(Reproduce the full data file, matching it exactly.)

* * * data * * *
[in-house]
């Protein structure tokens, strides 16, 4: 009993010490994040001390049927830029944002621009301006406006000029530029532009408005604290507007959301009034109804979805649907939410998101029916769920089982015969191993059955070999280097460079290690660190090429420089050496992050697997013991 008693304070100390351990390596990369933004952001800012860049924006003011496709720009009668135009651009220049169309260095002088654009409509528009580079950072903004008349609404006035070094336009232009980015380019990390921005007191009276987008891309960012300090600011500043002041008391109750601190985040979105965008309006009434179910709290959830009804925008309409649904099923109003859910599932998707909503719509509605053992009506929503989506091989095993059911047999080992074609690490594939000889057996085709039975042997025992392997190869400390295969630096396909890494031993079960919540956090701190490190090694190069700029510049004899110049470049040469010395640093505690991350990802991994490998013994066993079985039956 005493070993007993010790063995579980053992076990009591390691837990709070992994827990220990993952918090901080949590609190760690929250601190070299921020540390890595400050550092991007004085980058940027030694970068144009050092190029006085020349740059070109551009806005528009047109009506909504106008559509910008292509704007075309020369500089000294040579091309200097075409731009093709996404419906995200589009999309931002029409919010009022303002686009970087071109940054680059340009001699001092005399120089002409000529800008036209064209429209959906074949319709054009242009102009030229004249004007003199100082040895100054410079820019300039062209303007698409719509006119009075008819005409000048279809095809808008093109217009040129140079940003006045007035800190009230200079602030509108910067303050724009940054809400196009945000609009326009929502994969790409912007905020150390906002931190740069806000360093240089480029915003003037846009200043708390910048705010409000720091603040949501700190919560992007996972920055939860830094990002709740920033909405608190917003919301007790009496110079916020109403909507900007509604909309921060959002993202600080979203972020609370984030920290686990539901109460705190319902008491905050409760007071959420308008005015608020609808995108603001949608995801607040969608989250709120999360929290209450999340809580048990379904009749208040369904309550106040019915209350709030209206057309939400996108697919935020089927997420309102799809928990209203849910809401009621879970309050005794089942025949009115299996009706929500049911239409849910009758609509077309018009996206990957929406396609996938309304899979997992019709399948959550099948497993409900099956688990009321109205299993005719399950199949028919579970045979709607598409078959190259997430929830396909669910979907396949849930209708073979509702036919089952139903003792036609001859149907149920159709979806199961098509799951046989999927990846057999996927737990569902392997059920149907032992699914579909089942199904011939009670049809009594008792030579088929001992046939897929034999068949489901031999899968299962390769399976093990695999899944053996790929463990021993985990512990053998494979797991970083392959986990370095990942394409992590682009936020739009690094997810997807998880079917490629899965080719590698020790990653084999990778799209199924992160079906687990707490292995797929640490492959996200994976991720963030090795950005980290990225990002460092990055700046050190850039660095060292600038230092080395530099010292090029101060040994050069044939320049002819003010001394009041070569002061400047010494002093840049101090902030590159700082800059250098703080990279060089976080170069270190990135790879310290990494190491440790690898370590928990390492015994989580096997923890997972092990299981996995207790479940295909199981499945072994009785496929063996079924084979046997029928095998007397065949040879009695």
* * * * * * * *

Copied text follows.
[in-house]
């Protein structure tokens, strides 16, 4: 009993010490994040001390049927830029944002621009301006406006000029530029532009408005604290507007959301009034109804979805649907939410998101029916769920089982015969191993059955070999280097460079290690660190090429420089050496992050697997013991 008693304070100390351990390596990369933004952001800012860049924006003011496709720009009668135009651009220049169309260095002088654009409509528009580079950072903004008349609404006035070094336009232009980015380019990390921005007191009276987008891309960012300090600011500043002041008391109750601190985040979105965008309006009434179910709290959830009804925008309409649904099923109003859910599932998707909503719509509605053992009506929503989506091989095993059911047999080992074609690490594939000889057996085709039975042997025992392997190869400390295969630096396909890494031993079960919540956090701190490190090694190069700029510049004899110049470049040469010395640093505690991350990802991994490998013994066993079985039956 005493070993007993010790063995579980053992076990009591390691837990709070992994827990220990993952918090901080949590609190760690929250601190070299921020540390890595400050550092991007004085980058940027030694970068144009050092190029006085020349740059070109551009806005528009047109009506909504106008559509910008292509704007075309020369500089000294040579091309200097075409731009093709996404419906995200589009999309931002029409919010009022303002686009970087071109940054680059340009001699001092005399120089002409000529800008036209064209429209959906074949319709054009242009102009030229004249004007003199100082040895100054410079820019300039062209303007698409719509006119009075008819005409000048279809095809808008093109217009040129140079940003006045007035800190009230200079602030509108910067303050724009940054809400196009945000609009326009929502994969790409912007905020150390906002931190740069806000360093240089480029915003003037846009200043708390910048705010409000720091603040949501700190919560992007996972920055939860830094990002709740920033909405608190917003919301007790009496110079916020109403909507900007509604909309921060959002993202600080979203972020609370984030920290686990539901109460705190319902008491905050409760007071959420308008005015608020609808995108603001949608995801607040969608989250709120999360929290209450999340809580048990379904009749208040369904309550106040019915209350709030209206057309939400996108697919935020089927997420309102799809928990209203849910809401009621879970309050005794089942025949009115299996009706929500049911239409849910009758609509077309018009996206990957929406396609996938309304899979997992019709399948959550099948497993409900099956688990009321109205299993005719399950199949028919579970045979709607598409078959190259997430929830396909669910979907396949849930209708073979509702036919089952139903003792036609001859149907149920159709979806199961098509799951046989999927990846057999996927737990569902392997059920149907032992699914579909089942199904011939009670049809009594008792030579088929001992046939897929034999068949489901031999899968299962390769399976093990695999899944053996790929463990021993985990512990053998494979797991970083392959986990370095990942394409992590682009936020739009690094997810997807998880079917490629899965080719590698020790990653084999990778799209199924992160079906687990707490292995797929640490492959996200994976991720963030090795950005980290990225990002460092990055700046050190850039660095060292600038230092080395530099010292090029101060040994050069044939320049002819003010001394009041070569002061400047010494002093840049101090902030590159700082800059250098703080990279060089976080170069270190990135790879310290990494190491440790690898370590928990390492015994989580096997923890997972092990299981996995207790479940295909199981499945072994009785496929063996079924084979046997029928095998007397065949040879009695």